My walkabout around Uluru unfolded naturally into a vision quest, and the meditative surroundings pulled me deeply into a rhythm that flowed freely with nature. As you walk, you can feel the songlines flow through your stream of consciousness, out into the ocean of oneness… Each step is a breath in & out, connecting you deeper & deeper to a surrendered movement & path. You feel the vortices expand your magnetic field and lure you into another world, where the past is deeply present, as you cross over into ethereal realms of higher forces, empowering you to excavate the deepest wellspring of being. These roots ground eternity in one solid resonance of infinity, compressed in time like an infinitesimal black hole. The geological fusion of stratum echo the winds of erosion. Creative forces inspire the air with a dance between rock, colours & light. The ancestral light is all around you, while the past, present and future are one. You realize the eternity of a moment when you are so deep in it. These lithospheres remain here to remind us of our infinite dimensions and the layers of consciousness, from which we manifest. The animals, birds, flowers, rocks, springs & trees all have spirits, with emanations connecting us all into an interconnected web of being. Nature is the universal force that integrates everything into wholeness. A natural spectrum of primary colours enlightens the darkness, grounding you on a path, where the songlines resonate with your essence. Intuitive senses perceive every vision, smell, sound & feeling as an omen of truth. Visceral spirits disintegrate boundaries into a beautiful abyss. Listen to the winds to sing yourself into co-existence. The red rock formations are spindrift chimerical creatures of creation stories. To walk the circle connects the beginning and end, like the cycle of life from which we endure, eternally. The wild beauty bathes the skin with breeze of overtures called by the winds, where the sky and earth become your heralds of wisdom. Creative visions open the portals into eternal realms of Red Dreamtime. Palya…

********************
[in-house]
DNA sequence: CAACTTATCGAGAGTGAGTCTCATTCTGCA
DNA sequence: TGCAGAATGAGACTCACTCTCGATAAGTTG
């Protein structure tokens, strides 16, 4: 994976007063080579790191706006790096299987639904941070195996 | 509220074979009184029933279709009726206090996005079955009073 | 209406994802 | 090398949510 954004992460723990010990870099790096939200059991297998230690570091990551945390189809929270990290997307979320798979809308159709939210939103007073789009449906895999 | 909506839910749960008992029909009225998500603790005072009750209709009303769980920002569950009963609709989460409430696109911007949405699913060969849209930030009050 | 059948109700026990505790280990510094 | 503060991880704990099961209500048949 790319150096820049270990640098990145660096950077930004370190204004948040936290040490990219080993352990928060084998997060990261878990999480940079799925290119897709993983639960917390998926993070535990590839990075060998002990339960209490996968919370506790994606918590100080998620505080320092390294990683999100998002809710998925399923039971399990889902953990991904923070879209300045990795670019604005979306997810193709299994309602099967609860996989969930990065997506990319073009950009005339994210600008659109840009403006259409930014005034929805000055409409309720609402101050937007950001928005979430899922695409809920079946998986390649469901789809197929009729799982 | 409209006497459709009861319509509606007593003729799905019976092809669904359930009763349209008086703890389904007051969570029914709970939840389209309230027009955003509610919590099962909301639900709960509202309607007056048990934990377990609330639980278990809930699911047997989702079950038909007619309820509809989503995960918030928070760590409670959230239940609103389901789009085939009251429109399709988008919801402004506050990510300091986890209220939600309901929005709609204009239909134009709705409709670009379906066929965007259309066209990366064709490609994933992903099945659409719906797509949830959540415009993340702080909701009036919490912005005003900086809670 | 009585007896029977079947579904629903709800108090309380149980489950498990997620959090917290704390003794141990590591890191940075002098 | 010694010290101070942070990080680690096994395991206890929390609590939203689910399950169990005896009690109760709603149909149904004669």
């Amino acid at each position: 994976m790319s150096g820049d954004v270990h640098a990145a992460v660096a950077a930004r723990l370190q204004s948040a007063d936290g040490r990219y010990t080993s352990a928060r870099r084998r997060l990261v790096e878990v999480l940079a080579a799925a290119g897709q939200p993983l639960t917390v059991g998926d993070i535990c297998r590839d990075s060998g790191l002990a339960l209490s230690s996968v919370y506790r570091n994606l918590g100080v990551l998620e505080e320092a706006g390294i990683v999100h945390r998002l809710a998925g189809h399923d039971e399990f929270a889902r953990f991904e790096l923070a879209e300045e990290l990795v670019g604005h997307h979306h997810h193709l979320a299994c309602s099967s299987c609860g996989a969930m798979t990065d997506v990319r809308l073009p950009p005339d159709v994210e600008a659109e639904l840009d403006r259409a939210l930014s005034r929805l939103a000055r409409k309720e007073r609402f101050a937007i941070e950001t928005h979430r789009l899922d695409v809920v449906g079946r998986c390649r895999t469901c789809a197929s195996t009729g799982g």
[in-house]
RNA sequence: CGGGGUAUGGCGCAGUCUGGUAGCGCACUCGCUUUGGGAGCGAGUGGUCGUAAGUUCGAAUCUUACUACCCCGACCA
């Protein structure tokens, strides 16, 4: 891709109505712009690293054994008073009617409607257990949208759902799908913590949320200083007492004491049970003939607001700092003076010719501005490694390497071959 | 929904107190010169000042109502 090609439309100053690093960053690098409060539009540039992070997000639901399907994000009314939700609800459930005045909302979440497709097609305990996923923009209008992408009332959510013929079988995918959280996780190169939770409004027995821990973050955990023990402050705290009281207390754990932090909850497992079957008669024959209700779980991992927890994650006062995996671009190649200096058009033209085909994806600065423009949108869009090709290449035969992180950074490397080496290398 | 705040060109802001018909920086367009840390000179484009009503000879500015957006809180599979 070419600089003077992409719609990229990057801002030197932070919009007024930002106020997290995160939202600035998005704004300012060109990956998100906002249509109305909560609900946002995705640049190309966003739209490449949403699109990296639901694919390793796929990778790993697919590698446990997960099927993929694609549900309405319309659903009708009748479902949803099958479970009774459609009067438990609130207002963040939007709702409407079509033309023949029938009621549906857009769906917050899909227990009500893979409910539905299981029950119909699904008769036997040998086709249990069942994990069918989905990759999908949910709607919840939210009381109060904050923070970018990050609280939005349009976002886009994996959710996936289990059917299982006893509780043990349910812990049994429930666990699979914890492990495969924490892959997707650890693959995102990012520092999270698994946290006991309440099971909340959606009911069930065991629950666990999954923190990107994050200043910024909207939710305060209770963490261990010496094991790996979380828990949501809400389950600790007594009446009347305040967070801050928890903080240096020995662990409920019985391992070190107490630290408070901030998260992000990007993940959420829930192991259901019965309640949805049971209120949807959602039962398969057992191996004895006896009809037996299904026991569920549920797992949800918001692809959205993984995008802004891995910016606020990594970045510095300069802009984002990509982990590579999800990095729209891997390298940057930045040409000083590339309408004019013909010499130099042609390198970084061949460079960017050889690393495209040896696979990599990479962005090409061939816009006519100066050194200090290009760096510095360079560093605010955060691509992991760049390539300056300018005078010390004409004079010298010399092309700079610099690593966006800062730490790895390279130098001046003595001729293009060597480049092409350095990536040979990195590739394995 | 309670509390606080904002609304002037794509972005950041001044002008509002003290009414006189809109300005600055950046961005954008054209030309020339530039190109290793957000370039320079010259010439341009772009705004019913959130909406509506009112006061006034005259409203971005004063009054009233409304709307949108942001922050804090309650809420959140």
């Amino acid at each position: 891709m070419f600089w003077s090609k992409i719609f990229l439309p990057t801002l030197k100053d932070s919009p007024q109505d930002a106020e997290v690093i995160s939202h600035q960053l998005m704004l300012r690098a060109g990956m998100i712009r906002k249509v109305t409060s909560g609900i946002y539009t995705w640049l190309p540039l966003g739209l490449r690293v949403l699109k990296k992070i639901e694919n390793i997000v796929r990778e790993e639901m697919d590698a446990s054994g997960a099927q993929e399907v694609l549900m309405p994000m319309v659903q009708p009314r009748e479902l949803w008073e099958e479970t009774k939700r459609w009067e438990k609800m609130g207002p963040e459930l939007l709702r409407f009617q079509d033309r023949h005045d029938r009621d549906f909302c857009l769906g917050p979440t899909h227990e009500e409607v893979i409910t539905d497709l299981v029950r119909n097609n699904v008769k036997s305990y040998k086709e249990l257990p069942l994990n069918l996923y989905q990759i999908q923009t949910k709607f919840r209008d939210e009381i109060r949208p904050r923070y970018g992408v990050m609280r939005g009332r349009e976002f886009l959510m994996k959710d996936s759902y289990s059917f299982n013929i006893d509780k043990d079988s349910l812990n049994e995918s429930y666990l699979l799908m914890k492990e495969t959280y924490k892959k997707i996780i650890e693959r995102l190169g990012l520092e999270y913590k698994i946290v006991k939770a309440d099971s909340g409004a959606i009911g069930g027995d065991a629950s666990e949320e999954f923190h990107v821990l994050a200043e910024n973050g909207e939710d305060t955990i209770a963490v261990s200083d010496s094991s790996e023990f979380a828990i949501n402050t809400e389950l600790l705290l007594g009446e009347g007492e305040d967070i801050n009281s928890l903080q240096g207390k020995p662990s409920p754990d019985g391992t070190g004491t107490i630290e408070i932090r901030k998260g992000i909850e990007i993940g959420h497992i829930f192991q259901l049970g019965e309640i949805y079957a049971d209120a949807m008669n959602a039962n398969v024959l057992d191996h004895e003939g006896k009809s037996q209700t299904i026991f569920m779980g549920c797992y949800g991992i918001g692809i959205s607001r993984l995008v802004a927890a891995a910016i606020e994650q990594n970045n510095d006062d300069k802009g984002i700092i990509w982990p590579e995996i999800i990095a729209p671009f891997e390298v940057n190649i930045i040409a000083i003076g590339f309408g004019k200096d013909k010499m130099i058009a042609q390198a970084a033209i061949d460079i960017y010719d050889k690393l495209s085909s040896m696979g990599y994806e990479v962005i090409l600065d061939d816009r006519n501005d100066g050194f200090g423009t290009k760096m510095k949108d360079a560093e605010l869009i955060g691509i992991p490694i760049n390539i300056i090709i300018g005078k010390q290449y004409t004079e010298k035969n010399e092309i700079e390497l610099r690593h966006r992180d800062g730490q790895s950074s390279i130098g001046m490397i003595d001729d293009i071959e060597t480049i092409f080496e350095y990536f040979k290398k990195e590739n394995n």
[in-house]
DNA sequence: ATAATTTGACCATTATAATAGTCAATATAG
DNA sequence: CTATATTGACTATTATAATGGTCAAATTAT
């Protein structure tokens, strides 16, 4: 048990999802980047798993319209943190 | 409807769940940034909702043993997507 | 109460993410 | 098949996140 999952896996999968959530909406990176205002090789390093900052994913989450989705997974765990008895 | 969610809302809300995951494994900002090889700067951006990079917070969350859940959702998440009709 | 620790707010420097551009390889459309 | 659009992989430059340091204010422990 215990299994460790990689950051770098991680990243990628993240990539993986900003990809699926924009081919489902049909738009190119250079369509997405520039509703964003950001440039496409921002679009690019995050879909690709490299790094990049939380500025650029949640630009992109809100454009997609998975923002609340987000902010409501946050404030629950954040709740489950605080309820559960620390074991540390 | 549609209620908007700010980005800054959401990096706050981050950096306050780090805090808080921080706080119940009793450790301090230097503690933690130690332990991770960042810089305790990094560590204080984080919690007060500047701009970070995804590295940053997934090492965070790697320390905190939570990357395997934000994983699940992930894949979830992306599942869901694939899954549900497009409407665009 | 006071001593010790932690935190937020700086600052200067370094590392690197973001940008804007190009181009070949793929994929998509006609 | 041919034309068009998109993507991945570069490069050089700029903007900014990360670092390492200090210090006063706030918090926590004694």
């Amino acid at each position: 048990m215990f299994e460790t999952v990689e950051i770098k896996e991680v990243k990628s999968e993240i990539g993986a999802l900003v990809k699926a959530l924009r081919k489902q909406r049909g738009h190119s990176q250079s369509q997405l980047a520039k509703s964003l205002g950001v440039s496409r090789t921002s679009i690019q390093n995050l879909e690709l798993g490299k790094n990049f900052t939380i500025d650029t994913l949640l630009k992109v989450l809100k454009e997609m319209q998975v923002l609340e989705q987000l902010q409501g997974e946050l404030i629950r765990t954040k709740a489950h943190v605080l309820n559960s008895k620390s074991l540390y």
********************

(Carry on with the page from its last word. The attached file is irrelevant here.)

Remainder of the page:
Uluru Red Dreamtime

There’s an Aboriginal songline, a sky journey
Through the Pleiadian star stream
Into a constellation of light, illuminating
Footprints of our ancestors across the land
From ochre dawn to dusk,
With high noon at heart’s centre
As a vortex of infernal infinity
Along dreaming tracks for a walkabout…

Alone, in a sea of spinifex
& red winds of light on a secret bedrock The lonely inselberg endures
Morphing shapes of time…
Sandstone, feldspar & quartz compose
Anangu songs of minerals & rocks
Carved by creative winds & water
& painted with the palette of iron
As the Epitaph for a sanguine dream,
Embedded deeply in lithospheric dimensions,
With shadows of rust composition.

Ephemeral stratum of time
Roots eternity into the moment
W/ancient layers of infrared colour…
Deposition of sedimentary remains
From millenniums of rainfall in
Alluvial fans & fluvial channels
Reflecting the spectrum of time
From horizontal to vertical strata
Connecting Sky & Earth.

Landscapes of chimerical beings
Shapeshift into the sky…
With petrified waves of stillness
& creatures that die screaming
Into the eternal night,
Transformed into fossils & rocks
Sculpting ancient spirits of stone.

Ethereal instincts procreate spirits
With desert fauna of red kangaroo
& reptilian cold blood,
Below the rainbow clouds
Of lavender, honey grevillea, & Stuart’s desert pea.
Mulga dreaming boomerangs & spears
Bludgeon the air’s viscera
Spilling bloodwood’s red sap…
With desert oak for sun’s shadows.
Spinifex is a serpentine labyrinth
Of venomous semen, creating death
For bush medicine of desert bloom.


20th May 2014

Keen to learn more about your Uluru-Kata experience
Hi Trudy Thank you for your wonderful blog regarding your journey to the red centre. It gave me chills reading it. I'm keen to experience the sacredness of Uluru and was wondering if you could recommend the tour guide who you did the walk with and any other experiences worth exploring? I would really appreciate it. Thanks Trudy. Regards, Hedley

Tot: 0.128s; Tpl: 0.014s; cc: 10; qc: 48; dbt: 0.0372s; 1; m:jupiter w:www (; sld: 1; ; mem: 1.6mb